Gary Sinise: Timothy White
Karyn L. Barr
December 06, 2004 AT 05:00 AM EST

”CSI”: The doorman, the sniper, and the very busy day


Miami crime In this episode from last May, which introduced viewers to the characters from the future CSI: NY, a 16-year-old discovers the bodies of her parents in their upscale home. Horatio follows the evidence trail to Manhattan to sniff out the killer and to compete with New York detective Mac Taylor for camera time.

Connected New York crime The prime suspect is the victims’ son, who may have stabbed his ‘rents after discovering that he was sharing his girlfriend with his billionaire father. Meanwhile, a shady doorman keeps lurking about looking guilty.

Kewl We are reminded why we watch CSI: NY each week: because Gary Sinise is far, far, far! more tolerable than David Caruso: He isn’t arrogant, and he doesn’t look constipated when he mugs for the camera. No wonder the guy has an Oscar nom.

Not kewl Does Horatio feel the need to wear sunglasses everywhere — indoors included? But on second thought, who can blame him? If I were returning to NYPD Blue country, I’d hide in shame too.

Huh? Eric claims Miami is known as New York’s sixth borough. Really? Is the rent cheaper?


Crime No. 1 In a rerun of the high-body-count season premiere, Grissom and techie turned CSI wannabe Greg investigate a shooting at a nightclub. Oooh, yay! Because we haven’t seen that before . . .

Crime No. 2 A stripper is found dead in a hotel room, and her latest conquest — an Ohio businessman who’s going to have a really big mini-bar bill — has no recollection of her murder. Damn those one-night stands!

Crime No. 3 A skeleton dressed in an alien costume is found buried in a shallow grave near Area 51. Only in Vegas would Elvis be seemingly connected to the murder.

Crime No. 4 A seedy man has apparently committed suicide by electrocuting himself in the bathtub in his even seedier motel room. And really, who can blame him? Did you see how nasty the room was?

Duh! After examining the hotel room’s blood-soaked walls, Catherine hypothesizes that the stripper may have died from ”massive hemorrhaging.” Wow, she’s an observant one, that Catherine.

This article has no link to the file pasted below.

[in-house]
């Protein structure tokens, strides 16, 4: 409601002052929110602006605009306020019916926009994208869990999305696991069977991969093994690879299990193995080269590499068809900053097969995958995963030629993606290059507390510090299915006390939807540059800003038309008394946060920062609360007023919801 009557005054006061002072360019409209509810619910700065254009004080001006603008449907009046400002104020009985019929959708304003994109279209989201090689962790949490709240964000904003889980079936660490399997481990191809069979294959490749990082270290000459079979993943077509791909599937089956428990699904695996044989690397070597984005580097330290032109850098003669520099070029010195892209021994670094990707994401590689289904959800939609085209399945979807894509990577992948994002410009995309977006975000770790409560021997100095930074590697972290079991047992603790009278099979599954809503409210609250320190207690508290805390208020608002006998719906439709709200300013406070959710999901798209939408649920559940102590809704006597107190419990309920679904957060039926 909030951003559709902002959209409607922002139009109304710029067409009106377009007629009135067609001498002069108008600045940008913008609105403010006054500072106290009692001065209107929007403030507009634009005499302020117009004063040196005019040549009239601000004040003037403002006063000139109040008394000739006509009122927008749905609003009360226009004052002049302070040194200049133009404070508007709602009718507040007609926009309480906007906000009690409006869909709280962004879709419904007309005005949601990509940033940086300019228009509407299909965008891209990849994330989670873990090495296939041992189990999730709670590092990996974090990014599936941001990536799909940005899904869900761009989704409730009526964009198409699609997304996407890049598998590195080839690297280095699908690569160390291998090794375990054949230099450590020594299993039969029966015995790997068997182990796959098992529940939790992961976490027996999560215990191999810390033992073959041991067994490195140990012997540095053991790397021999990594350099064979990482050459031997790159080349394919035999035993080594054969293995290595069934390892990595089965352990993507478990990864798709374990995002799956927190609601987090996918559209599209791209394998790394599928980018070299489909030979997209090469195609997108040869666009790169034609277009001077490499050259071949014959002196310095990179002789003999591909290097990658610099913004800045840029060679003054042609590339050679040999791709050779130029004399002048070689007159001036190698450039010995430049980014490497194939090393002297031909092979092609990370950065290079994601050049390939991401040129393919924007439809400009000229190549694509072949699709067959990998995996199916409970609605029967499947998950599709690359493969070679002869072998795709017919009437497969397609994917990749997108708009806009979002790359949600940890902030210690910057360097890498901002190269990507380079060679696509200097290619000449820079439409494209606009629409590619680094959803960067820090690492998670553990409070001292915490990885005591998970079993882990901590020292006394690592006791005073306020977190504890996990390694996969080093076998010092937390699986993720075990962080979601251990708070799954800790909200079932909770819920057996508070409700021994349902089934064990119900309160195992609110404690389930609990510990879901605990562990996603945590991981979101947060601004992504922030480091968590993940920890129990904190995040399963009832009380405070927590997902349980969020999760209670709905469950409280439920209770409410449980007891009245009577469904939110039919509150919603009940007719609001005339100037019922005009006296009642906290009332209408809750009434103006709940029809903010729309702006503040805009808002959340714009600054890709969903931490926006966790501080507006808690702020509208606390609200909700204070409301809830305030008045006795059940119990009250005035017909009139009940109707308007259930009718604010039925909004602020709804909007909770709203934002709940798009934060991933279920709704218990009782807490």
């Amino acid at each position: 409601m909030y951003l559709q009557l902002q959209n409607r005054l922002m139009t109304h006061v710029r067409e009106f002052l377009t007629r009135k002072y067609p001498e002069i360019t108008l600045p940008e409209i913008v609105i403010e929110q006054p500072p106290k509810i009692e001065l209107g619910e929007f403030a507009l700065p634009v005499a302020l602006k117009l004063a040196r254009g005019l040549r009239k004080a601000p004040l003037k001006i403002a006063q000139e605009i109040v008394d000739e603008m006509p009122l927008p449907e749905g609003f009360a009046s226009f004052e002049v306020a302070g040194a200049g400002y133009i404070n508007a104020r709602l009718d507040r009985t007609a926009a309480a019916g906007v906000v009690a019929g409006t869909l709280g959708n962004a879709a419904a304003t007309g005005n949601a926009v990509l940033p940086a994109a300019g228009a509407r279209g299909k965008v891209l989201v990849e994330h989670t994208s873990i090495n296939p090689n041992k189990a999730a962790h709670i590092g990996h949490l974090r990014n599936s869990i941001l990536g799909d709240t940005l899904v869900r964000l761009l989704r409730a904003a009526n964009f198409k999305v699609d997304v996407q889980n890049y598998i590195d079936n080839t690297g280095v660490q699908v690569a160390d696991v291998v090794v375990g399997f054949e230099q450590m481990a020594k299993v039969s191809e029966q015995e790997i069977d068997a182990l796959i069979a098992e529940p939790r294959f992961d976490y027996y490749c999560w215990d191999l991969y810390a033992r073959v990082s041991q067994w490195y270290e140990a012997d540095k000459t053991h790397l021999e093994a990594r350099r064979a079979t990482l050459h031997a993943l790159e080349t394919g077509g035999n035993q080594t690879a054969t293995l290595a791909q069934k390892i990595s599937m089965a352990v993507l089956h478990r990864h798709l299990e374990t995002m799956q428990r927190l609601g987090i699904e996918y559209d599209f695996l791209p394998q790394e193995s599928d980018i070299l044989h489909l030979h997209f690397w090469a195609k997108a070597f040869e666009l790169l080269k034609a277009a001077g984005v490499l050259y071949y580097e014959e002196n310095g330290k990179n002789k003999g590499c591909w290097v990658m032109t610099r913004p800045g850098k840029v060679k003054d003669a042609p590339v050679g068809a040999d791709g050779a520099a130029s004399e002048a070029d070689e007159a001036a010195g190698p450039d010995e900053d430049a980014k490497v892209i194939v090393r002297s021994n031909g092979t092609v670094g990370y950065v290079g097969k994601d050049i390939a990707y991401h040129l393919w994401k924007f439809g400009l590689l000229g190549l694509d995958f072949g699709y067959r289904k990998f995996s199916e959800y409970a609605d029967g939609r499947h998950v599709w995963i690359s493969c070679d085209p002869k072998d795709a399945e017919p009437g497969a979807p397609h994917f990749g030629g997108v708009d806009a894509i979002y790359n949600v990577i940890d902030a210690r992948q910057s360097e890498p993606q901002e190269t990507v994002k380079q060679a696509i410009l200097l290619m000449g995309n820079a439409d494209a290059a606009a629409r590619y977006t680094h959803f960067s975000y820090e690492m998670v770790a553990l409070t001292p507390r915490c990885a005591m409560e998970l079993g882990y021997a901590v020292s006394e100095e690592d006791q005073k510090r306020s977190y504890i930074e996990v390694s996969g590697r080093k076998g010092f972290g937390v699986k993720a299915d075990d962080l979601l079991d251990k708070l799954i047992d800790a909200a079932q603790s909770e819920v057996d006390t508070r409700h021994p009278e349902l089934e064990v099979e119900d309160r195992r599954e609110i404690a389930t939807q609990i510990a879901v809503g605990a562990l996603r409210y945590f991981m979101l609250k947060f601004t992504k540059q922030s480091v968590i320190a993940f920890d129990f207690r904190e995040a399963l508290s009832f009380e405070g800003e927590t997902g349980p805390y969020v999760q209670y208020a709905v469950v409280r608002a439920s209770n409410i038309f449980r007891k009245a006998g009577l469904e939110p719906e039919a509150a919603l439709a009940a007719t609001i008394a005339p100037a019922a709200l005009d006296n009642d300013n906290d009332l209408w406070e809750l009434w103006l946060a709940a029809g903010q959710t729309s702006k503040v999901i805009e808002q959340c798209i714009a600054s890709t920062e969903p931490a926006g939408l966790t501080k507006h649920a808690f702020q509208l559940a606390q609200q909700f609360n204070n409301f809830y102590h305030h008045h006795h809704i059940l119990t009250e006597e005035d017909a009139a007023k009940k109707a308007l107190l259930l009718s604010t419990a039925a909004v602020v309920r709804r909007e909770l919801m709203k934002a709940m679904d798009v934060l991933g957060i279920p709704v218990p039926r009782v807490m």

Duh! Duh! Grissom finds a noticeably singed Polaroid of yet another dead body at his nightclub crime scene. Upon noticing the photo’s burnt edges, he remarks, ”This looks like it’s been burned.” That is why he gets paid the big bucks.

Nudge, nudge In a nod to actress Jorja Fox’s salary kerfuffle and brief firing this summer, her character, Sara, says, ”I had some time to think while I was away. Enough time to figure out why I made such a stupid mistake.” Indeed.

Ugh, don’t go there This episode features Catherine getting dumped by her cheating nightclub-owner boyfriend. The one thing that has always worked for CSI is that it has stayed away from the characters’ personal lives. Let’s just stick to the evidence.


Big crime A mounted officer gets shot in the back by a sniper while patrolling Central Park. (As if tourists weren’t sufficiently afraid of the park after seeing Kate & Allie‘s Chip commit rape there a few episodes ago.)

Little crime After a sports bet turns sour, a 19-year-old ends up dead in an alley with a gigantic second-degree burn on his face.

Okay, we get it In yet another effort to emphasize Aiden’s sex appeal — and psychic abilities — a horny detective ogles her tush while she leans over a dead body. Without even turning around, she tells him to cut it out.

Cult of personality For once, Stella gets fiery and lays the smackdown on Mac after he postpones extracting a bullet from the police horse’s neck because it might kill the animal. Finally, the show gets some dramatic oomph! I cheer her on. Note to self: Get out more on Wednesdays.

Not kewl Using a crying kid to solicit sympathy for the horse. Even worse? Making the tot tell the horse, ”Say hi to my daddy up in heaven, okay?”

Oh, shut up ”Let’s pimp this ride,” Stella says, as the team is about to dismantle a car in hopes of finding a secret gun compartment. Somewhere out in L.A., Xzibit is laughing his butt off.


Though Stella’s newfound spunk was a delicious treat (as was the repeat of Miami’s crossover episode), New York still needs to unravel the secret to making a crime captivating. Perhaps the Big Apple should take a bite out of Vegas, as the original’s reheated four-fer episode managed to suck you in faster than you can say, ”Viva Wayne Newton.” Miami: B. Vegas: A-. New York: C.

What did you think? Did the reruns beat a new New York? And who came off better in the Horatio-Mac face-off?

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